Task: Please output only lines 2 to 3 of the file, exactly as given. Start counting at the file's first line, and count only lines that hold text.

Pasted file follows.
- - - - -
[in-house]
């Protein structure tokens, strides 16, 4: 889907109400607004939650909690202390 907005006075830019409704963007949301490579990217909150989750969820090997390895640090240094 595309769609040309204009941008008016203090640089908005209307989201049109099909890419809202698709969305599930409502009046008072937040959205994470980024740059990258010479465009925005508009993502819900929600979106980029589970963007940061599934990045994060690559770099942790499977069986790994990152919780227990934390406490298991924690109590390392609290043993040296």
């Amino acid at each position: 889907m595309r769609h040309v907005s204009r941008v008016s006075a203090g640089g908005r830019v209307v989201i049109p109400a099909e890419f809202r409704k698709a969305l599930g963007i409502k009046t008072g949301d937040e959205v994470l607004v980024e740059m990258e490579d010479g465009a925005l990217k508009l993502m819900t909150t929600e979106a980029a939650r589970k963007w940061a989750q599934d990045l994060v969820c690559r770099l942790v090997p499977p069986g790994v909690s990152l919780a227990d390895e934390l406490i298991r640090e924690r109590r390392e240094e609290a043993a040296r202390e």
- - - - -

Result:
């Protein structure tokens, strides 16, 4: 889907109400607004939650909690202390 907005006075830019409704963007949301490579990217909150989750969820090997390895640090240094 595309769609040309204009941008008016203090640089908005209307989201049109099909890419809202698709969305599930409502009046008072937040959205994470980024740059990258010479465009925005508009993502819900929600979106980029589970963007940061599934990045994060690559770099942790499977069986790994990152919780227990934390406490298991924690109590390392609290043993040296």
């Amino acid at each position: 889907m595309r769609h040309v907005s204009r941008v008016s006075a203090g640089g908005r830019v209307v989201i049109p109400a099909e890419f809202r409704k698709a969305l599930g963007i409502k009046t008072g949301d937040e959205v994470l607004v980024e740059m990258e490579d010479g465009a925005l990217k508009l993502m819900t909150t929600e979106a980029a939650r589970k963007w940061a989750q599934d990045l994060v969820c690559r770099l942790v090997p499977p069986g790994v909690s990152l919780a227990d390895e934390l406490i298991r640090e924690r109590r390392e240094e609290a043993a040296r202390e």